When doing data analysis or writing data transformation pipelines, it is common to have various steps, some more complex then others. Thus, it is often useful to have an indication of how long each step takes, and how much time is left until the entire pipeline is finished, especially when working with rather large files. You may already have noticed that many Vaex methods support progress bars. That also is quite helpful, but we can do better! With the help of the Rich library, Vaex can provide in-depth information about the progress of each individual operation in your data transformation process. This is particularly useful to identify bottlenecks and ways to improve the performance of your code. Let's see how this looks like in practice:

with vaex.progress.tree('rich'):
    result_1 = df.groupby(df.passenger_count, agg='count')
    result_2 = df.groupby(df.vendor_id, agg=vaex.agg.sum('fare_amount'))
    result_3 = df.tip_amount.mean()

Progress tree with Vaex.Progress tree with Vaex.

In the above example, first we want to know how many samples there are for each value of the "passenger_count" column. To do this, Vaex first calculates the set of unique "passenger_count" values and then does the aggregation for each of them. Something similar is happening in the second operation, where we want to know the total "fare_amount" for each "vendor_id". Finally we simply want to know the mean of the "tip_amount" column, which is the ratio of the sum over the number of samples of that column.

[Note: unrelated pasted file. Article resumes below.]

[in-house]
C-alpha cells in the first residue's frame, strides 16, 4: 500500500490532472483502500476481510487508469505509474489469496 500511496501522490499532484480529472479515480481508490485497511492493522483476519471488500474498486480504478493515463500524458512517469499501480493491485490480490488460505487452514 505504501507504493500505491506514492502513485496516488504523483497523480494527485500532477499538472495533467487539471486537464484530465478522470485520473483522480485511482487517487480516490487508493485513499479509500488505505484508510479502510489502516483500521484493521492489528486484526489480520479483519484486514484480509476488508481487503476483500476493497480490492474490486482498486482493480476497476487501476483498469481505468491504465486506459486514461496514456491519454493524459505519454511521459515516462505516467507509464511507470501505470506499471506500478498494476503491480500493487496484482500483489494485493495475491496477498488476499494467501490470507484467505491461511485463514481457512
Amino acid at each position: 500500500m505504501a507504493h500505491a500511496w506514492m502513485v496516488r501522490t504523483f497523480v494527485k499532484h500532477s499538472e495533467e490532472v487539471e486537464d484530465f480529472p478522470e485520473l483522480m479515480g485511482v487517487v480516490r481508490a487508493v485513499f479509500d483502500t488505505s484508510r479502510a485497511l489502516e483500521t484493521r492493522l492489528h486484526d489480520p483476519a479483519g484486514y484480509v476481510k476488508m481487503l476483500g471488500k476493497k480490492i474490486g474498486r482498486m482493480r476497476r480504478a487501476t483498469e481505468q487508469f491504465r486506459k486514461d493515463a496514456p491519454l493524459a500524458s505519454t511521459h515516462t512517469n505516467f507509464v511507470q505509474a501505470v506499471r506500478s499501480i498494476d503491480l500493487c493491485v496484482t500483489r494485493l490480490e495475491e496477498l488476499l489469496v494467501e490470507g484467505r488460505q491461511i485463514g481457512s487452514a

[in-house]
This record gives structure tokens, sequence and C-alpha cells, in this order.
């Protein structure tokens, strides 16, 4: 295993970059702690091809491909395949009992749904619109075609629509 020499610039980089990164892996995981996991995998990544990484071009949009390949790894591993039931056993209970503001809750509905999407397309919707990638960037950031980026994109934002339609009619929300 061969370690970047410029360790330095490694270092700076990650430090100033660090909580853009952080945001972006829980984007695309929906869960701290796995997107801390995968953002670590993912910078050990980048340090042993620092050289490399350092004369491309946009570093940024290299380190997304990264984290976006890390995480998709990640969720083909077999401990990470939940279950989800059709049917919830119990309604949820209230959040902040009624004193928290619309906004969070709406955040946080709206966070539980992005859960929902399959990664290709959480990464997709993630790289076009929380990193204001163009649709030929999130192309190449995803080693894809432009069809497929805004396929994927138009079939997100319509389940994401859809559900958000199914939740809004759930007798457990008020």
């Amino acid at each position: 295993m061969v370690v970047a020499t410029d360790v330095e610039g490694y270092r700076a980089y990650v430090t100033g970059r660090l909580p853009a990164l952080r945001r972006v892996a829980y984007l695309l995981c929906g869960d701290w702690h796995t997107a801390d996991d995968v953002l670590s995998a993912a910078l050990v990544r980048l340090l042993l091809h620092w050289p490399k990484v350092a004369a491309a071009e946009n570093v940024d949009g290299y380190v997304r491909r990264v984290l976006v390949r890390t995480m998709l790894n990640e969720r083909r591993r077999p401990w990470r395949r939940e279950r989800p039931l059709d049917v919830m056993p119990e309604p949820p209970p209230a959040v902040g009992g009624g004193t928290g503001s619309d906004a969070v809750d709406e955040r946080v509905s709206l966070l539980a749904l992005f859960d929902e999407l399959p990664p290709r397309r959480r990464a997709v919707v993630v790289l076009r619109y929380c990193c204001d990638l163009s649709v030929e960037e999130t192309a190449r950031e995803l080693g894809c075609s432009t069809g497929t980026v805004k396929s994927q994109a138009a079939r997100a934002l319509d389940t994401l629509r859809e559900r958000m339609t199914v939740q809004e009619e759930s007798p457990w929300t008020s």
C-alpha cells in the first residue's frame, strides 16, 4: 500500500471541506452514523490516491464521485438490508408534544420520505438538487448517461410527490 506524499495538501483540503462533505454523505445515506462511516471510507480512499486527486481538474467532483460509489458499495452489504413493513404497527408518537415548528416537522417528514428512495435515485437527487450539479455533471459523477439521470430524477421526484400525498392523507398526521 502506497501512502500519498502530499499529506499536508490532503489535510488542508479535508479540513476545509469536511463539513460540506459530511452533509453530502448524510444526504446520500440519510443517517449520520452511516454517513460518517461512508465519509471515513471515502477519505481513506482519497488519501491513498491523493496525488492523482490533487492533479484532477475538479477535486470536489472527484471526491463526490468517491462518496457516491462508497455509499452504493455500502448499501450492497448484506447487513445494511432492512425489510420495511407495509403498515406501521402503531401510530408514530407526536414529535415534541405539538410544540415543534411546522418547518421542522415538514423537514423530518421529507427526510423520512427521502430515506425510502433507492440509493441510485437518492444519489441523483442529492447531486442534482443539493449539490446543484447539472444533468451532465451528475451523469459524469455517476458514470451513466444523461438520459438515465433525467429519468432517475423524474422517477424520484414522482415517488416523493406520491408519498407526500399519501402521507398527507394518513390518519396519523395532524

In the progress tree above, you can see the time taken for each of these steps. This makes it easy to identify bottlenecks, which is an opportunity for improvement of the data process. The progress tree also allows one to peek behind the scenes and see what operations Vaex is doing to get the result that you need.

Notice that on the right side of the progress three, there are numbers in square brackets right next to the timings.

These numbers tell which pass over the data was used for the computation

These numbers indicate the number of times Vaex needs to go over the data to calculate the result up to that specific point in the set of operations enclosed by the progress tree context manager. For example, we can see that when calculating the mean of a column, Vaex needs only one pass over the data to compute both the count and the sum of that column.

4. Async evaluations

Vaex tries to be as lazy as possible, and only evaluates expressions when it is necessary. The general guideline is that, for operations that do not change the fundamental nature of the original DataFrame, the operations are lazily evaluated. An example of this is creating new columns out of existing ones, for example combining multiple columns into a new one, or doing some kind of categorical encoding. Filtering of a DataFrame also belong to this group. Operations that change the nature of the DataFrame, such as group-by operations, or simply calculating aggregates such as the sum or a mean of a column, are eagerly evaluated. This kind of workflow provides a good balance between performance and convenience when doing interactive data exploration or analysis.